The first project workshop took place in Clyde River during the week of January 14, facilitated by Amos Hayes. The funding for this initiative is a direct result of the GCRC’s consultations with its Northern partners and funding agencies, as was reported in the Fall 2017 newsletter.
January 30. Ocean Luminaries explore ocean mysteries at American Museum of Natural History. Broadway World.
January 25. The ups and downs of marine protected areas: examining the evidence. Mongabay.
January 13. Scientists cite solutions to arrest alarming fisheries decline. Philippine Canadian Inquirer.
January 13. Pilipinas, nanganganib maubos ang yamang dagat. ABS-CBN.
January 11. Our oceans are suffocating! Roundhouse Radio.
January 3. GLORES partner spotlight: Dr. Rashid Sumaila. Marine Conservation Institute.
December 24. The UN starts a conservation treaty for the high seas.
December 23. The danger to the South China Sea fishery. Asia Sentinel.
December 21. Experts to China: cooperate or South China Sea fisheries may collapse. Mongabay.
December 11. Last tango in Buenos Aires: WTO faces deadline to ban fishing subsidies. News Deeply.
December 11. Sea change. Food in Canada.
December 1. Nu invigs världens största marinreservat. Sverige Radio.
November 30. Canada 150: reflect and reimagine. Library and Archives Canada.
November 30. Pacific island fish migrating to cooler seas. SciDev.Net.
November 30. Se nya bilderna på kronprinsessan Victoria. Svensk Dam.
November 29. Geomatics and Cartographic Research Centre hosts Indigenous and northern research partners. Carleton University VPRI.
November 29. Expert vill förbjuda fiske på öppet hav. Enköpings Posten.
November 29. Volvo Environment Prize 2017. (video clip). Marklund Film AB.
November 28. Kronprinsessan vid The Global Ocean and the Future of Humanity. Kungl. Hovstaterna.
November 27. Världshaven i akut behov av skyd. Göteborgs-Posten.
November 17. Pacific threat: 80 per cent of fish set to be wiped out as ocean temperatures surge. Newsweek.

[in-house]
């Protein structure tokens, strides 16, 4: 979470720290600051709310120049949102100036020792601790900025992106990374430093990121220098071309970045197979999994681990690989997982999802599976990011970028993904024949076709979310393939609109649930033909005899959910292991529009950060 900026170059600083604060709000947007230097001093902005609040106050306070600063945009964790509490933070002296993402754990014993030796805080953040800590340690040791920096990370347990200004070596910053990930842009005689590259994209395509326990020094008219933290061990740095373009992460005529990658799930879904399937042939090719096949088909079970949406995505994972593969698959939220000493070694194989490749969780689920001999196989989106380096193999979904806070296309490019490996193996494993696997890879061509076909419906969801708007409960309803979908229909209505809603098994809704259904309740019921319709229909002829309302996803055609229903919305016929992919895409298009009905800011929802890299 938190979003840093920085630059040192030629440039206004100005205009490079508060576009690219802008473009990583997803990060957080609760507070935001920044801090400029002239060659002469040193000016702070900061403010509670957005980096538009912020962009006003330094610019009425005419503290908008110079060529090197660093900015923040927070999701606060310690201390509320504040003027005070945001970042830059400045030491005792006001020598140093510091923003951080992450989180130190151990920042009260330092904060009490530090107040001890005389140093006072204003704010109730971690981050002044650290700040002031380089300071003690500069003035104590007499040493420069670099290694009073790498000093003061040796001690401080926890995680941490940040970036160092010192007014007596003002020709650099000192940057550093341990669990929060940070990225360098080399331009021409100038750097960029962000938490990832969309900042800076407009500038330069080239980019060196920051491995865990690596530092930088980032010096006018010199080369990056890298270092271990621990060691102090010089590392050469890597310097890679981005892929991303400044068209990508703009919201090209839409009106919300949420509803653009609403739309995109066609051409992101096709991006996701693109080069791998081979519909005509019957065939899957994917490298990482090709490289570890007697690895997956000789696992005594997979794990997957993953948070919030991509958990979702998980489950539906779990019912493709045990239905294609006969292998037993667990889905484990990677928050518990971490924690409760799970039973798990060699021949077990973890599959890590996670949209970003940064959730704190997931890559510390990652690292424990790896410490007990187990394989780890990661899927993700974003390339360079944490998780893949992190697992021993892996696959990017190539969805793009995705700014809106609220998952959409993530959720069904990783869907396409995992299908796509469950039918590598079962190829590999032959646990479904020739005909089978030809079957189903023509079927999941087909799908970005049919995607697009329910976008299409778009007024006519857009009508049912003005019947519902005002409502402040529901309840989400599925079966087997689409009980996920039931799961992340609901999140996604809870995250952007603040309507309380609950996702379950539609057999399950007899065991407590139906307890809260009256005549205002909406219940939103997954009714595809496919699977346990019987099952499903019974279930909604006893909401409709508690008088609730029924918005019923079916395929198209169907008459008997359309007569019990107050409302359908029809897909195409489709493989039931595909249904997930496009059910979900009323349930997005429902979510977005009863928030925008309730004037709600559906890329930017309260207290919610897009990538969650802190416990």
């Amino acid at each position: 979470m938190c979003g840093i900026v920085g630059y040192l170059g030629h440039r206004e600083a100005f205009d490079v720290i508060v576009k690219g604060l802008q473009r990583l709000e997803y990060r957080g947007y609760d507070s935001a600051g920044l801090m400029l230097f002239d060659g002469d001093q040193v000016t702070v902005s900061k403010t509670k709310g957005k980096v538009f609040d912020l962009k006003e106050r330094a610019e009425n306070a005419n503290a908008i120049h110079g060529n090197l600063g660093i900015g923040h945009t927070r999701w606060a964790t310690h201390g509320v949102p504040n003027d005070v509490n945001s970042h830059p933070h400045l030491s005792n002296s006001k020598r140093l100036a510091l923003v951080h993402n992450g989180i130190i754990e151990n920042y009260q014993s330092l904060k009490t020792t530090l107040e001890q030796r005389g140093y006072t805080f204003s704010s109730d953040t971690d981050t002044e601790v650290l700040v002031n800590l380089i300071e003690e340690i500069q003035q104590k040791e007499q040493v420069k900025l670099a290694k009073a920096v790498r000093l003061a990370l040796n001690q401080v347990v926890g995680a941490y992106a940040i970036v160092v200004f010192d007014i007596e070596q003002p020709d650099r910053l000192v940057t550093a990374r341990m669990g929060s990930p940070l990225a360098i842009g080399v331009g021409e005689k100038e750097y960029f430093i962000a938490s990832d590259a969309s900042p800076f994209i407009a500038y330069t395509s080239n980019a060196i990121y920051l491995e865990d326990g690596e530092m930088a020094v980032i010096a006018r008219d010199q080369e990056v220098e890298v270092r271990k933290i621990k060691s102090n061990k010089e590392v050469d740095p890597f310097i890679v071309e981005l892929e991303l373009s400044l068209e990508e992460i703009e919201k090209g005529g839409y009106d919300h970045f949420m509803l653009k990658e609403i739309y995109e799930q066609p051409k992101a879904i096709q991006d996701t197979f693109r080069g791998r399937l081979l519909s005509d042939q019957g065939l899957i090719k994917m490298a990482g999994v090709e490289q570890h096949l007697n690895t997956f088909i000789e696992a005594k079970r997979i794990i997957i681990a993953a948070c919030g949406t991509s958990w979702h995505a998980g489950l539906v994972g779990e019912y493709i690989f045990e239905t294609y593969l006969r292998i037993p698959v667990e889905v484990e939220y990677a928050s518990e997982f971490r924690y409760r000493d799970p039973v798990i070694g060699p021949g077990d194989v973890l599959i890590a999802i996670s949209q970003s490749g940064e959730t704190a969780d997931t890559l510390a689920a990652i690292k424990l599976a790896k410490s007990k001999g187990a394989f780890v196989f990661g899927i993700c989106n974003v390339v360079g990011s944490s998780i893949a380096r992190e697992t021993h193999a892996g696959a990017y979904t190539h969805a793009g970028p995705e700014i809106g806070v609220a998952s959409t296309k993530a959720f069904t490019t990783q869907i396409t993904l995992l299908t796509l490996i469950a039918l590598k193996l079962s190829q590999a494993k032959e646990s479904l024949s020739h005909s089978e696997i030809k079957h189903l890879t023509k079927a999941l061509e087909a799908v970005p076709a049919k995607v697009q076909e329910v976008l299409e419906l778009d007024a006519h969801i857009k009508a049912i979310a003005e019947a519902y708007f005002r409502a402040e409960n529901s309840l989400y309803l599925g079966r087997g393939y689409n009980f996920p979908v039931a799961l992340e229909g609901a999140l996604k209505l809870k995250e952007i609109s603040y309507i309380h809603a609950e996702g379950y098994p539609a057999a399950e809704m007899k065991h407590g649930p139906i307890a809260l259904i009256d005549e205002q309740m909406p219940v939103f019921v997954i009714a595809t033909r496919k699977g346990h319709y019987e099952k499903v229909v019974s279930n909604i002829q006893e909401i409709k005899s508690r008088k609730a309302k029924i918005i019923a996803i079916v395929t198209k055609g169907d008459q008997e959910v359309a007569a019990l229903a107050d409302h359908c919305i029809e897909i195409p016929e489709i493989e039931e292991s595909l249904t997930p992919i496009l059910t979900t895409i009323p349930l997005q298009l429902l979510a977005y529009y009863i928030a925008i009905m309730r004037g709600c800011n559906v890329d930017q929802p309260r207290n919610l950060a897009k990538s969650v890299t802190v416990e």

November 17. 50-80pct of fish in Pacific Islands could disappear due to climate change. FIS.
November 16. Climate change impacts on fisheries and biodiversity of Pacific Island countries and territories. Science Trends.
November 16. Climate change could wipe out 80% of fish in the Pacific Islands. Huffington Post UK.
November 13. Blob is gone, but not forgotten for scientists studying decline in B.C. fish stocks. Vancouver Sun.
November 8. Digital stories take Indigenous knowledge to the big screen. SSHRC.
November 8. Professor says protected waters an opportunity for Indigenous empowerment. The Chronical Herald.
October 27. Things I mean to know: the sun also rises… over there. This American Life.
RESEARCHER IN PROFILE
Dr. Dyhia Belhabib is a Program Manager of Fisheries and Principal Investigator of I-Sea Fisheries at Ecotrust Canada, an OceanCanada partner. Dyhia works on fisheries access and policy and tries to integrate the notions of adjacency, fairness, and accountability as she works on multidimensional issues relating to community and industrial fisheries in Canada and globally. Since she believes in the power of information democracy, she leads a project that records the criminal activity of high mobility fishing vessels, researches the economics of fishing and fish-related crimes and their impacts on small-scale communities in the world, and engages with governments and other stakeholders to implement research findings in policy. Dyhia mobilizes interdisciplinary research through academic scholars and community partners to yield novel insights and realize meaningful changes. This requires not only “hard data,” but also a nuanced understanding of the economic and political landscape of the countries she investigates. In addition, she explores the notions of social finance, decolonization of fisheries and natural resource sectors, and the economics of access rights. Dyhia’s work largely focuses on adding transparency and insight through extensive research on fisheries in Canada and abroad. In Western Canada, this translates into analyzing the impacts of market driven fisheries management tools on coastal communities, and researching sustainable alternatives that will allow communities to re-capture the benefits from their adjacent resources. Dyhia’s research on assessing the economics of fish crimes has had a significant impact on policy, notably in Africa. Her research has been featured numerous times in various media, notably The New York Times. A strong believer in science communication and policy engagement, she thinks of herself as one of those researchers, economists, and policy advocates who reside at the bottom of the ivory tower. Dyhia completed her PhD in Resource Management and Environmental Studies at the Institute for the Oceans and Fisheries, UBC, in 2014, just hours before she had a baby. Dyhia is also on the board of the National Centre for Fisheries and Aquaculture Research of Algeria and the FishTracker initiative, is the editor on the topic of illegal fishing as a trans-national crime for the journal Frontiers in Marine Science, and a contributing author for the Africa chapter of the UN Intergovernmental Science-Policy Platform on Biodiversity and Ecosystem Services. Dyhia maintains a Researcher’s Diary, writing about her research findings in accessible language.